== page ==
- Schilling, Carol
- Date of entry: Mar-31-2008
- Last revised: Nov-21-2009
Ryan Knighton writes in his irreverent memoir that his sometimes comical, sometimes dangerous clumsiness—he smashed his father’s car into a boulder and nearly backed a forklift over a co-worker—registered on others as an unfortunate character trait, the carelessness of a distracted teenager. On Knighton’s eighteenth birthday, a doctor offered another explanation: retinitis pigmentosa. The diagnosis of a degenerative eye disease that causes night blindness and tunnel vision before progressing to complete blindness rescued his moral standing. This rescue and the diagnosis seemed to increase rather than moderate his youthful drive for independence along with his search for strategies to make his disability less conspicuous. He tested his independence by attending Simon Fraser University and sharing an apartment with a deaf student, and he discovered that the chaos and flowing alcohol of the local punk rock clubs made him indistinguishable from other stumbling revelers. The clubs became a place where “blindness worked” (50).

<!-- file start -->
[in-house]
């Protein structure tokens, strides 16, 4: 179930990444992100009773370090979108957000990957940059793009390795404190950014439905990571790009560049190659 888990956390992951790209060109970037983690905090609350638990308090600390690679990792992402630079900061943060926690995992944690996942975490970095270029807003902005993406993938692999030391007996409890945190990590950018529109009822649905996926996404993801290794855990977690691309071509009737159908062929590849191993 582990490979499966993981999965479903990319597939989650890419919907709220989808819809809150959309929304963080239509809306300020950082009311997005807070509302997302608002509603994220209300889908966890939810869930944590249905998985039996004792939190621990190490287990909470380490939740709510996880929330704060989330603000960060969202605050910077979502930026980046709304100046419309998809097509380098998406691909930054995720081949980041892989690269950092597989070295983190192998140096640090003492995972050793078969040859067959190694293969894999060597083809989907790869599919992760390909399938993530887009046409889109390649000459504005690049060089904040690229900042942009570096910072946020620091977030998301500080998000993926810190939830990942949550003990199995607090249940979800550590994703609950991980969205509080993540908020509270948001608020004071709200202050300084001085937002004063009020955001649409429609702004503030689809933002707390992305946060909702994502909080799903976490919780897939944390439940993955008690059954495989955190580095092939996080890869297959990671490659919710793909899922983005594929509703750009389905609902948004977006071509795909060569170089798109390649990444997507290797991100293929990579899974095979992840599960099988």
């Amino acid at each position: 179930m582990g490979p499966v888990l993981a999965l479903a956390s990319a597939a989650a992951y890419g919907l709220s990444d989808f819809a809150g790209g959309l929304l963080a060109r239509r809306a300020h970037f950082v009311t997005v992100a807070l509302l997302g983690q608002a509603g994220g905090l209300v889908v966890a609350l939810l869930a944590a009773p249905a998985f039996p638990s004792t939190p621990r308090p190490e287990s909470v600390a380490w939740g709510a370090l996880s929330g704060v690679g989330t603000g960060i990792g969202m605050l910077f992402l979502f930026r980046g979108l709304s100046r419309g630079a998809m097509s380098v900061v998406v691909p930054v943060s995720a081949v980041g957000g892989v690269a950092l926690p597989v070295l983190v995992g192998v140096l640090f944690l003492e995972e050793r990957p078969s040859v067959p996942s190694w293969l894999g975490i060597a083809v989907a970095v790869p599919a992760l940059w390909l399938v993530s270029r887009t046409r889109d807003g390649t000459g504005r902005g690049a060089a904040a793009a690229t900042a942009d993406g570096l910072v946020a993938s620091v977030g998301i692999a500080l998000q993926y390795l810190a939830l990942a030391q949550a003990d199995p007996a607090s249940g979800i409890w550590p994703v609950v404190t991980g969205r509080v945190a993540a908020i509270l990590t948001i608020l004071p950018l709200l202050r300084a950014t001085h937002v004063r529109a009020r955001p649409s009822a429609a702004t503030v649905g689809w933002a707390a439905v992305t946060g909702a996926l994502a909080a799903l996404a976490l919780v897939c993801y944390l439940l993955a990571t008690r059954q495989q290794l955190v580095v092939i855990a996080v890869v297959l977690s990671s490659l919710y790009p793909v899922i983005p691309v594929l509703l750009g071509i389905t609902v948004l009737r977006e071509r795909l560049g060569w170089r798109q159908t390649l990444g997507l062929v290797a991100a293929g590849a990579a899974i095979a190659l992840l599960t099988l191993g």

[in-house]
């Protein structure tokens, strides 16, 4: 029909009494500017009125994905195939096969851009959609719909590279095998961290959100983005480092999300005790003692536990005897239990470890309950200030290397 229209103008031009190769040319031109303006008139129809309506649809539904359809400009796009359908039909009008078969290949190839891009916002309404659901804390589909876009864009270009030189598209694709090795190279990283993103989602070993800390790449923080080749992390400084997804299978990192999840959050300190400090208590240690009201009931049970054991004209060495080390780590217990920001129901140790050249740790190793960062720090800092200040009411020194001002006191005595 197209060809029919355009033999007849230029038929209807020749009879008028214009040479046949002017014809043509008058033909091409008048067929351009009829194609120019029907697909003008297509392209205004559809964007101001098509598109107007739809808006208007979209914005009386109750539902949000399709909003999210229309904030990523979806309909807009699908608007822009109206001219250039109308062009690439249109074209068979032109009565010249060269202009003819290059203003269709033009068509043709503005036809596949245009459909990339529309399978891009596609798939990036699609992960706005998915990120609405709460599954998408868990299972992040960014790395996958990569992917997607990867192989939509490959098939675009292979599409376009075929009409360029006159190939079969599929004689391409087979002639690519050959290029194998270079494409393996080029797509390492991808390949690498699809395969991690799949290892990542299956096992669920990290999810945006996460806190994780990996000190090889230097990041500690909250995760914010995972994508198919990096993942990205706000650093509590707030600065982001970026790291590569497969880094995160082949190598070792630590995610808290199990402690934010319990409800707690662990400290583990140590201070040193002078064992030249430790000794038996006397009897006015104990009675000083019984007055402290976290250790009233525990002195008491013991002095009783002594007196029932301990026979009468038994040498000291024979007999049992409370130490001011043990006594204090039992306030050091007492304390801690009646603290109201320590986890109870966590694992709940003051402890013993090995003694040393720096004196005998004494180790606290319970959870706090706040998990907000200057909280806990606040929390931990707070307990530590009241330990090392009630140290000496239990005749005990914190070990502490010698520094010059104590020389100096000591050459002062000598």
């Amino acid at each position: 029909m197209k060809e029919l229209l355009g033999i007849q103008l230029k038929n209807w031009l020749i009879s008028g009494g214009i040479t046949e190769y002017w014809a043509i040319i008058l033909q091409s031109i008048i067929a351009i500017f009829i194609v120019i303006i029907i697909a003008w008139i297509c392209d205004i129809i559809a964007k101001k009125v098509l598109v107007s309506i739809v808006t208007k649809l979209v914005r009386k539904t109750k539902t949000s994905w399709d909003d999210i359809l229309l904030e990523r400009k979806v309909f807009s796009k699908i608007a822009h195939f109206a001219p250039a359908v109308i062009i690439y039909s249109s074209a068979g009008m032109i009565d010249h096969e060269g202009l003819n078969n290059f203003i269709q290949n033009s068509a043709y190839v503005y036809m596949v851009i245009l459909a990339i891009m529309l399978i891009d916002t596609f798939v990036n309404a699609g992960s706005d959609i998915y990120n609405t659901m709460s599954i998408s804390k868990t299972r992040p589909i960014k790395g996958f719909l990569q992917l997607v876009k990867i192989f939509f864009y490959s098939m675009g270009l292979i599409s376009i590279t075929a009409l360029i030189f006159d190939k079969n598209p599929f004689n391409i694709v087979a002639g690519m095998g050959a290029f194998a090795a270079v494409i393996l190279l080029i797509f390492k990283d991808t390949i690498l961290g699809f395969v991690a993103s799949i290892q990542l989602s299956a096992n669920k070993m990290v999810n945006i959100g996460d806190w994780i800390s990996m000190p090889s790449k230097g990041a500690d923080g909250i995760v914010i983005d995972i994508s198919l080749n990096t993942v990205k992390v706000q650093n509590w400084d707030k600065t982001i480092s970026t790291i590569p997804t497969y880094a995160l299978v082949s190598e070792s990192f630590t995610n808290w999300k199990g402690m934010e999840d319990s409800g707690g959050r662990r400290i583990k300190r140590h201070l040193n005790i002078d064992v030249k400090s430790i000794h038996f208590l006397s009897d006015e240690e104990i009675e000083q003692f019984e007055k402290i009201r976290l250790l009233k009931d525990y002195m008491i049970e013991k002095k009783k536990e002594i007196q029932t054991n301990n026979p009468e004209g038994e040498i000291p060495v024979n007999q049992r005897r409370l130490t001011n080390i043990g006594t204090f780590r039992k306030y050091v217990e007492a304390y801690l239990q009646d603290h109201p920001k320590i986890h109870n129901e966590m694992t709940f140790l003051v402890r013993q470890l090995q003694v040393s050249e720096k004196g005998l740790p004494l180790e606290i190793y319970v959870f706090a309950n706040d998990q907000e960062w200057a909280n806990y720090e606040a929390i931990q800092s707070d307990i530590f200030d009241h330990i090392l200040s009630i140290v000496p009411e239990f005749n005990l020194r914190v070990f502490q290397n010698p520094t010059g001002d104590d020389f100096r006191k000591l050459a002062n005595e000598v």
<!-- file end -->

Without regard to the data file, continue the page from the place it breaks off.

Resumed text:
Knighton's title Cockeyed: A Memoir captures and prepares readers for his humorous, never self-protective narrative stance and approach to making blindness work. Although he sustains his irreverence as the narrative unfolds, Knighton also makes tamer concessions to his diminishing vision, such as leaning to use the distinguishing white cane that offers "artificial sight" and a "rickety kind of freedom" (68, 154). He later reconsiders his headlong pursuit of independence when he meets his sighted partner Tracy. With her he discovers an "alarming and rewarding" dependent relationship, in which his disability enables an "intimacy few are given" (183). He also quietly reflects on the meaning of blindness after a family tragedy places his disability in a larger context. Here Knighton coaxes his readers to understand blindness as both an individual and a shared incapacity. The death of a loved one, he writes, blinds us from ever seeing him again. "Seeing," moreover, "is itself touched with elegy. . . The world we see is always gone" (181).
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